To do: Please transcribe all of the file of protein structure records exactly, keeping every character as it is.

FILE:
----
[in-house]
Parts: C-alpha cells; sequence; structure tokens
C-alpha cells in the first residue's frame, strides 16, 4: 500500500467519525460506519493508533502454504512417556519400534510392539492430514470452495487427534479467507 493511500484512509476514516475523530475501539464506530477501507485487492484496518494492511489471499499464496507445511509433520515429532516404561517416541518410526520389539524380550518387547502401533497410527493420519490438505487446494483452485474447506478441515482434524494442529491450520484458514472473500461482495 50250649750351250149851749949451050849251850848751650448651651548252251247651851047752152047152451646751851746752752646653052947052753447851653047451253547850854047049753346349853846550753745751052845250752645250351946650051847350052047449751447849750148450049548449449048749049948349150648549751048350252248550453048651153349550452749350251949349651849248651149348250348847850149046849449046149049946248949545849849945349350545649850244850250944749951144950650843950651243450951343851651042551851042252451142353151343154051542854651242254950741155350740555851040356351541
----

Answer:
[in-house]
Parts: C-alpha cells; sequence; structure tokens
C-alpha cells in the first residue's frame, strides 16, 4: 500500500467519525460506519493508533502454504512417556519400534510392539492430514470452495487427534479467507 493511500484512509476514516475523530475501539464506530477501507485487492484496518494492511489471499499464496507445511509433520515429532516404561517416541518410526520389539524380550518387547502401533497410527493420519490438505487446494483452485474447506478441515482434524494442529491450520484458514472473500461482495 50250649750351250149851749949451050849251850848751650448651651548252251247651851047752152047152451646751851746752752646653052947052753447851653047451253547850854047049753346349853846550753745751052845250752645250351946650051847350052047449751447849750148450049548449449048749049948349150648549751048350252248550453048651153349550452749350251949349651849248651149348250348847850149046849449046149049946248949545849849945349350545649850244850250944749951144950650843950651243450951343851651042551851042252451142353151343154051542854651242254950741155350740555851040356351541